Haven’t had a job interview for a long time and feel lost? Read our top tips to get back in the game and how they’ve changed in recent years
- Many may enter job interview having not had one for years
- Lack of preparation and coming across as idle are common mistakes
- Job interview questions are ‘more intelligent’ than they have been in the past
You may not have had a job interview for a long while. Maybe you were with your last employer for decades, are switching careers or returning to work after a spell out for whatever reason.
The thought of being grilled on your CV, expertise, work history and everything else in between may fill you with utter dread and perhaps your confidence is shot.
But don’t fret – every day, hundreds of others are in a similar boat and the tips outlined below will help you get through it. Remember, if it is not a success the first time around, an interview is a useful experience – both as practice and to learn from your mistakes for next time.
Jobs guru James Innes, who offers CV services and has written a number of books on all aspects of the employment search, says it is a topic he deals with frequently. In the latest in our interview cheat sheet series, James gives advice on how to prepare, what to expect, common mistakes and how to make yourself more attractive to employers.
PREPARATION COMBATS NERVES
James says: If you haven’t had a job interview in a long time then preparation is definitely the key – and for so many different reasons.
Preparation is vital in order for you to perform at your best. The sheer fact of putting in the time and effort to prepare is, in my opinion, the very best way to counteract interview nerves and any lack of self-confidence. The more prepared you are, the more prepared you feel, the less you will have to be nervous about. The more you know about the company and potential role, the better.
I can tell you from experience that nerves and lack of self-confidence are by far the biggest problems that interview candidates have – especially those who have not had an interview for quite some time.
INTERVIEW TECHNIQUES HAVE MOVED ON
Interview techniques and questions have moved on; On the whole – and it varies from interviewer to interviewer – techniques have improved and questions are more ‘intelligent’ than they used to be in the past, when an interview often didn’t consist of much more than talking one’s way through one’s CV.
Not every interviewer (thankfully) will ask you the Googlesque questions like, ‘How do you fit a giraffe in a fridge’ but you can expect interview questions to be generally much more probing.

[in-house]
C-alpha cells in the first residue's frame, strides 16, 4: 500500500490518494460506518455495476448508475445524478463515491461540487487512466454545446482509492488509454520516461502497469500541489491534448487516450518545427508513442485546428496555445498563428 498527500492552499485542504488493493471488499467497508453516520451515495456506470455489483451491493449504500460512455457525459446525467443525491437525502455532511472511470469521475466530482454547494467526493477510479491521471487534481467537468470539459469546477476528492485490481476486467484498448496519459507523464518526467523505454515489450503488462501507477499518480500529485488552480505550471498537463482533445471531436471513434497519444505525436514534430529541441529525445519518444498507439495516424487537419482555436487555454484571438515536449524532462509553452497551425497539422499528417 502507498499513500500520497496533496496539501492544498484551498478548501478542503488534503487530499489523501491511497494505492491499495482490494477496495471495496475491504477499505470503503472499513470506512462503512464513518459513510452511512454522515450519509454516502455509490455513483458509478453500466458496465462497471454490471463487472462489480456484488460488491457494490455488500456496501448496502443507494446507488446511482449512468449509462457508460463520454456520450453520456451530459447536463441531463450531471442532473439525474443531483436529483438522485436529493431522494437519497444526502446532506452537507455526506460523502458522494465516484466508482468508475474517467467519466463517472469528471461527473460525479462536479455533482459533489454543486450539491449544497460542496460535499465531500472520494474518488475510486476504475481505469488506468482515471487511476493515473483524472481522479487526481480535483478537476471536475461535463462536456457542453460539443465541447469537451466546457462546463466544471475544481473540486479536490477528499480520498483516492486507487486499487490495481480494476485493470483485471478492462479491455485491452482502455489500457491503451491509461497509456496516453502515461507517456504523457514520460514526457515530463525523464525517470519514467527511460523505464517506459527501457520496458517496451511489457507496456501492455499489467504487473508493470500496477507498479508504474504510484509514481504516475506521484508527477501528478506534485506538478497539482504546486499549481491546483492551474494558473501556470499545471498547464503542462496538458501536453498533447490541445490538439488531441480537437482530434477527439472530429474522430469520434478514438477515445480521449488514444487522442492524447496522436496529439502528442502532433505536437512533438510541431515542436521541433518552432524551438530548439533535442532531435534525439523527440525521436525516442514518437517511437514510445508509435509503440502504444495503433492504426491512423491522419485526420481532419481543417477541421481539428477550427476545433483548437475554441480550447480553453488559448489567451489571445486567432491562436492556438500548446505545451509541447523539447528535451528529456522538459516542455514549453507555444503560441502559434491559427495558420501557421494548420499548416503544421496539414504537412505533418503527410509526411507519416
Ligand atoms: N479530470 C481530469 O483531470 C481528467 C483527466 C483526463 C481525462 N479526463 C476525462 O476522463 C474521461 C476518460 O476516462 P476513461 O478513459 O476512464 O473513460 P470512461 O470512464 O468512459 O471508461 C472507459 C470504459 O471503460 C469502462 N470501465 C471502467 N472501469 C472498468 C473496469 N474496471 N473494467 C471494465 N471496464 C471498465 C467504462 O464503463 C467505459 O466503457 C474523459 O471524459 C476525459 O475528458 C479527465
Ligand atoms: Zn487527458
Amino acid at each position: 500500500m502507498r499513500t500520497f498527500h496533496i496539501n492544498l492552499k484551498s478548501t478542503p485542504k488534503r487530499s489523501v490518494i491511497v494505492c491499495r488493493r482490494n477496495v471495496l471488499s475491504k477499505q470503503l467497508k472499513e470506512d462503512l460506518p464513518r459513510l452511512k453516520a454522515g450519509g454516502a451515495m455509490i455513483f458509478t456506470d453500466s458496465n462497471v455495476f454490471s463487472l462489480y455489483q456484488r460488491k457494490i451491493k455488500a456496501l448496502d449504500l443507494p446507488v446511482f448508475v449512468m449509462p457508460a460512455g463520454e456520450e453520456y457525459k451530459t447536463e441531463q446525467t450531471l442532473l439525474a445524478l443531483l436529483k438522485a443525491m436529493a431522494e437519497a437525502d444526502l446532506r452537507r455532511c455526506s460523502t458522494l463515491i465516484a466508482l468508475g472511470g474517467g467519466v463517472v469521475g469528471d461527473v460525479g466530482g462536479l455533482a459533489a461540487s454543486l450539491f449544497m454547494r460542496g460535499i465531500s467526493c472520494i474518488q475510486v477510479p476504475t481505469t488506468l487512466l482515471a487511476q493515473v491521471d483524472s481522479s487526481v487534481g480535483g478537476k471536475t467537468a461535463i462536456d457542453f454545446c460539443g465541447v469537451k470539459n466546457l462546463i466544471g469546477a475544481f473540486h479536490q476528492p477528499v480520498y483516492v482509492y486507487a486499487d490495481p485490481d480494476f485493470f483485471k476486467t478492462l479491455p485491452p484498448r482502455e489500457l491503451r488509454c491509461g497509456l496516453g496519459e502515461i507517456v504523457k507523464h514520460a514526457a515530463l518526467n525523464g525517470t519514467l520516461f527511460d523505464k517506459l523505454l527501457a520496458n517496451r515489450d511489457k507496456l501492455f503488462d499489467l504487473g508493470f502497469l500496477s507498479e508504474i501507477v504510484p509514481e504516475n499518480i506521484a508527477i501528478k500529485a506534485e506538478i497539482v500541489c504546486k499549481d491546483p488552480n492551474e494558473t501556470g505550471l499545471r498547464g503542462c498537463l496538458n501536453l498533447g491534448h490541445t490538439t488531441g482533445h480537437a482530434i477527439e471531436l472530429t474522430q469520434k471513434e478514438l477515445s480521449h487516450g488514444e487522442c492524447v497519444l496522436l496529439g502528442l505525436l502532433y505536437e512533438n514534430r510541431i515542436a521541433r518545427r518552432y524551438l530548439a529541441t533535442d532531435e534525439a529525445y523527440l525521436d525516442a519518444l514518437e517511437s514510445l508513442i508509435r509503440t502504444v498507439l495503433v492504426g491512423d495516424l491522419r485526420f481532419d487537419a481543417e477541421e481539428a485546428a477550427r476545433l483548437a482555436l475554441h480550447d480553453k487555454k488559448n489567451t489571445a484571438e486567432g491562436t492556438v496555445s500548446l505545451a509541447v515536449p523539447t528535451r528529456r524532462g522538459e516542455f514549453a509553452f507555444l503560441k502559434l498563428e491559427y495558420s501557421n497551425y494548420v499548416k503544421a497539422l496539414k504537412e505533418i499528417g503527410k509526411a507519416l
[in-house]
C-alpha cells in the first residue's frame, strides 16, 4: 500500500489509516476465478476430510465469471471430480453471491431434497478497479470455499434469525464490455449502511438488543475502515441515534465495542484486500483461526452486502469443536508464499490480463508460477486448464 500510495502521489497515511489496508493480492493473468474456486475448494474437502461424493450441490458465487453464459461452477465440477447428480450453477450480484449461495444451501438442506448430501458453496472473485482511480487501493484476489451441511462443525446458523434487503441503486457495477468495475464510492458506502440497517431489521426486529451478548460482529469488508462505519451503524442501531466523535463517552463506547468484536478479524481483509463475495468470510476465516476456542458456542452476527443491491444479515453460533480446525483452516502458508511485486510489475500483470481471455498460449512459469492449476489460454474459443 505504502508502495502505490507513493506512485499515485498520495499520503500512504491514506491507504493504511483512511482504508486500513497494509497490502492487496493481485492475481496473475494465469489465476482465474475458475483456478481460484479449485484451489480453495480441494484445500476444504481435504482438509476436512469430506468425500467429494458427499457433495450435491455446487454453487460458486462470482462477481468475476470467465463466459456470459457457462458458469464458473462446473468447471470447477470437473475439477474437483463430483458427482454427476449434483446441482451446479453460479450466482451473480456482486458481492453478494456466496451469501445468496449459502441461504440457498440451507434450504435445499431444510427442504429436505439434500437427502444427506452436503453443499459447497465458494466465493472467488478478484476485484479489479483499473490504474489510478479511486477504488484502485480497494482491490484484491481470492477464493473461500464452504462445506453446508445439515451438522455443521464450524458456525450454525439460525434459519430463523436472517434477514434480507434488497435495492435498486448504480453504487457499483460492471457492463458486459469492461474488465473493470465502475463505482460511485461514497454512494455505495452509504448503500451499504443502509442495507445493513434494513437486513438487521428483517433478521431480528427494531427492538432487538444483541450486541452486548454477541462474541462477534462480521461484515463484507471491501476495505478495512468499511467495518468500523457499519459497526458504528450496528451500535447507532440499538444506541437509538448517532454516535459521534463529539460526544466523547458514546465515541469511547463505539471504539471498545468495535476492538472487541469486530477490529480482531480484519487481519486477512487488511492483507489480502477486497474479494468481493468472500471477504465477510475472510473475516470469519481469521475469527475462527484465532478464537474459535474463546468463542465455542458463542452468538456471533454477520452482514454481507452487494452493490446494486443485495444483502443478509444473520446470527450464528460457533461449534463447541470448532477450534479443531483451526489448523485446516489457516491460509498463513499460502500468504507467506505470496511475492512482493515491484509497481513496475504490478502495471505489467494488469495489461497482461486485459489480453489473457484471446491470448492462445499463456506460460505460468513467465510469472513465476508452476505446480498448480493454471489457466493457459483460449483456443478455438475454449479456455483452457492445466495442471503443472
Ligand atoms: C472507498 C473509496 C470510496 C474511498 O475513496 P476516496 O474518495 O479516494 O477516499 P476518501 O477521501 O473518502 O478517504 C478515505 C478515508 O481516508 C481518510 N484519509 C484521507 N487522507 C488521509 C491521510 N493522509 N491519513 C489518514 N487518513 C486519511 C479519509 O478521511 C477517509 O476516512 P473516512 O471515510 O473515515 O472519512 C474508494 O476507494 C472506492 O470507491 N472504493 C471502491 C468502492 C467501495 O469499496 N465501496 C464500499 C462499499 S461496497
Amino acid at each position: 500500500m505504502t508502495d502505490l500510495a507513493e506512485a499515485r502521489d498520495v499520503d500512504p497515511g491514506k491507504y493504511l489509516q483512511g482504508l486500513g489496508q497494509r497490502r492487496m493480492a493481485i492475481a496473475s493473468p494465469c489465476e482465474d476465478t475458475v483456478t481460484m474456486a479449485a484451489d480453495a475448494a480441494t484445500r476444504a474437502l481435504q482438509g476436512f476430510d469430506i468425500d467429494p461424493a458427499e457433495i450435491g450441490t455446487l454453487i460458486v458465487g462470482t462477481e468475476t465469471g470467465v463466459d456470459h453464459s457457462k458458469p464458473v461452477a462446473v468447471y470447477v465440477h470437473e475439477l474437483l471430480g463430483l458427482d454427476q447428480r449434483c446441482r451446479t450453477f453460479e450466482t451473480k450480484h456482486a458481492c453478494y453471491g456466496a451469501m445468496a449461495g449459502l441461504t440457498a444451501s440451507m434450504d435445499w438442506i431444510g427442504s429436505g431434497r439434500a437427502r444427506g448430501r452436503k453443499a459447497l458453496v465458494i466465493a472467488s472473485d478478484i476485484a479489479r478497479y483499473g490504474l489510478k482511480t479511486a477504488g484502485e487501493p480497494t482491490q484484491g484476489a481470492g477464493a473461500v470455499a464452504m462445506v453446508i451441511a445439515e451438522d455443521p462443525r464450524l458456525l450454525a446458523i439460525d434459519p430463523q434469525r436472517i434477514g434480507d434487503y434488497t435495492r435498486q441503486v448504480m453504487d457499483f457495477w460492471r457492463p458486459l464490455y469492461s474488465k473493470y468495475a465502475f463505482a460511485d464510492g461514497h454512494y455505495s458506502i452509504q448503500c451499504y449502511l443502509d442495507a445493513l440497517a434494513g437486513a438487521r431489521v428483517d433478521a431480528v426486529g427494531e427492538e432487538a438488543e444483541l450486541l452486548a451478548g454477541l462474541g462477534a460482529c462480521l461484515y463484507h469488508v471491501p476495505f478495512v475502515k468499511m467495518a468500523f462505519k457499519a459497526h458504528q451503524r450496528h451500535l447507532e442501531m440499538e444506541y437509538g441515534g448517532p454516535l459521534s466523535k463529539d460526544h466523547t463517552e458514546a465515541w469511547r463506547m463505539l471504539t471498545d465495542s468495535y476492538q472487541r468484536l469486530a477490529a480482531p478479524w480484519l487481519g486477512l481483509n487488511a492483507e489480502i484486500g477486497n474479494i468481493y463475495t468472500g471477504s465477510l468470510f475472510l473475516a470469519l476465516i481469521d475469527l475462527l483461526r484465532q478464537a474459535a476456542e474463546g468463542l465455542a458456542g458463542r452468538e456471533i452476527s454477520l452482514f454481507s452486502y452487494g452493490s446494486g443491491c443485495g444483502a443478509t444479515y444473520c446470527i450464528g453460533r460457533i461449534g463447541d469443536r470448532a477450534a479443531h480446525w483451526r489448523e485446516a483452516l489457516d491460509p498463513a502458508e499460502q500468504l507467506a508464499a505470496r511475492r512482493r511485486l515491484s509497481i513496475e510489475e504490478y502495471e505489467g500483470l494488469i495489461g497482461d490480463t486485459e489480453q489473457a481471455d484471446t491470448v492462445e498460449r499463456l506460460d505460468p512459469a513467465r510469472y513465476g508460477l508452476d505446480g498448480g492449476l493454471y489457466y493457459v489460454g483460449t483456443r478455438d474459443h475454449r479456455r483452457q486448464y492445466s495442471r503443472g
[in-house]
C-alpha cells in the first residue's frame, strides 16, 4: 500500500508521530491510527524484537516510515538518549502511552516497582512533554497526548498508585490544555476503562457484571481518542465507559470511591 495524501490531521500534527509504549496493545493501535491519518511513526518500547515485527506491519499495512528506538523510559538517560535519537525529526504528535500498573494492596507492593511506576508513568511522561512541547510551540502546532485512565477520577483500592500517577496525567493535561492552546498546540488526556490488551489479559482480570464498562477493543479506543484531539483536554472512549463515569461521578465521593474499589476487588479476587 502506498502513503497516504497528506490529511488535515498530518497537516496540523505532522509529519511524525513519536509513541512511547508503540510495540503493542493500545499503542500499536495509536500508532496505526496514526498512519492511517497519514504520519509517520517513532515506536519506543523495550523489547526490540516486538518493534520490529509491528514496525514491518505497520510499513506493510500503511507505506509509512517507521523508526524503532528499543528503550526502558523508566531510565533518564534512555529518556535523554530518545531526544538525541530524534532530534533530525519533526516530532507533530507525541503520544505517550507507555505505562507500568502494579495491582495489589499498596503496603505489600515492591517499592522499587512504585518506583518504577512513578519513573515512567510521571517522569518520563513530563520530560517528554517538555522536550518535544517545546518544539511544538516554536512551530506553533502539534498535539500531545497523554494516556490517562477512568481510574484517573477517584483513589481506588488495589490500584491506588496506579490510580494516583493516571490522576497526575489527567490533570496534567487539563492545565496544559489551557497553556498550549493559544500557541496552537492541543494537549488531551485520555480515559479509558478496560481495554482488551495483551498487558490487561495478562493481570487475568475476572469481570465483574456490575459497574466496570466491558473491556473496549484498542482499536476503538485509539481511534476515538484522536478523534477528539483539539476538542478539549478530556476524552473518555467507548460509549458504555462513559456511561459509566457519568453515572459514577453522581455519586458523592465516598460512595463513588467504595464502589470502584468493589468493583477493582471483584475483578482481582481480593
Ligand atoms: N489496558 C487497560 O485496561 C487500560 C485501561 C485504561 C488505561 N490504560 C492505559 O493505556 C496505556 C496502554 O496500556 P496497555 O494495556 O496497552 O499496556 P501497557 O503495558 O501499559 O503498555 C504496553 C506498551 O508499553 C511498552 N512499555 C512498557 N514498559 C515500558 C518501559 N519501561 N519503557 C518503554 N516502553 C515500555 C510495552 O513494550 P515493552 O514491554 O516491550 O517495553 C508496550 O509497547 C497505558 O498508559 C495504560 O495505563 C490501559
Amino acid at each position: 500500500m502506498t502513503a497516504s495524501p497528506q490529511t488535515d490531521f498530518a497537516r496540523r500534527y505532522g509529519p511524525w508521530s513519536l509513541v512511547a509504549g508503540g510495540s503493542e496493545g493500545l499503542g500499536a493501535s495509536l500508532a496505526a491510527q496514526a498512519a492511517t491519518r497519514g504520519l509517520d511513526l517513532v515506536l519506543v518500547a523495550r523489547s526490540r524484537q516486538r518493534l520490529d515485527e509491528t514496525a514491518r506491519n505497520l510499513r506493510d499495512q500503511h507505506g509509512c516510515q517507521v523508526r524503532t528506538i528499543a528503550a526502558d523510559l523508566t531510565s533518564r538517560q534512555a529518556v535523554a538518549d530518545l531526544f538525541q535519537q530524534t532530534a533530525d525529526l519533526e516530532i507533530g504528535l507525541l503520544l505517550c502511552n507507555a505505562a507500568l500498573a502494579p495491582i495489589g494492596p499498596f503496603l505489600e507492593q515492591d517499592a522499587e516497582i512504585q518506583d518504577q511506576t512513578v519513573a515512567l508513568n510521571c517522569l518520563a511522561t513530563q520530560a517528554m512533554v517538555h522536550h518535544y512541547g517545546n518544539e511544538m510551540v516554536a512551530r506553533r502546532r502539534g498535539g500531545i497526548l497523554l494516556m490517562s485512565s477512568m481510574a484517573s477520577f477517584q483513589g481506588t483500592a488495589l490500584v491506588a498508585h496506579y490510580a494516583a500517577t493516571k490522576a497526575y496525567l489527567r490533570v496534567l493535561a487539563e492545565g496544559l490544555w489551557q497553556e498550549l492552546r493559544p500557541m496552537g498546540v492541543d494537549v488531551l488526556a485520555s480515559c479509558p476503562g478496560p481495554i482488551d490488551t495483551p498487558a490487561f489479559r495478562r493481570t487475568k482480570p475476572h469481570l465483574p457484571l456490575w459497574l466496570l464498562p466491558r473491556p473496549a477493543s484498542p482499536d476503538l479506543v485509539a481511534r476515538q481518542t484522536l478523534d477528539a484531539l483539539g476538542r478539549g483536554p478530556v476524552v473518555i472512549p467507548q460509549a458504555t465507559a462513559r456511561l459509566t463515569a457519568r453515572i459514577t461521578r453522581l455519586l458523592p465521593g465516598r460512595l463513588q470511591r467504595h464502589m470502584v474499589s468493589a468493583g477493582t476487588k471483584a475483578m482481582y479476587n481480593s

They will be looking for concrete, real-life examples, for quantification of achievements and much more likely to really drill down into the competencies required for the role. This really isn’t as scary as it sounds, though, as before, preparation is the key.
If we set aside lack of research and preparation and other common interview mistakes such as being late – which is far more common than you might think – the main problem I see with people is that they are out of practice.
Don’t show yourself up as being out of practice and try to sell yourself effectively. Don’t give boring, monosyllabic answers without any depth or any interest, and unsupported by any real-life examples and try to show enthusiasm.
Enthusiasm in an interview is essential – just don’t overdo it. If you are enthusiastic about getting the job then the recruiter is likely to be more inclined to believe that you will be enthusiastic in doing the job.
DON’T LOOK IDLE
An important thing is not to let it look like you’ve just been idle. If you’re ever out of work then it’s important to make yourself as busy as possible under the circumstances. Whether it’s undertaking further training or volunteering for local community work or even learning a new language, it’ll all count very much in your favour.
Recruiters can understand that people sometimes – for a variety of reasons – take time out from their career. What they can’t understand – or at least will certainly frown upon – is when people have just largely sat on their backsides doing nothing during a period of unemployment.
For example, free courses will help convince a potential employer that you have drive as well as the ability to learn different skills.
OTHER TOP TIPS
According to website Total Jobs, the most important thing to boost your chances after a long spell out of work is to update your skills.
If you do have a gap on your CV, it is good to be upfront with the employer as to the reason why.
Total Jobs also says it is worth considering un-glamorous sectors and to get back into the working habit, whether it is voluntary work – and one of the most essential skills for get back into work is the discipline of setting an alarm clock.
Another idea is to potentially get a mentor, which can look good on your CV.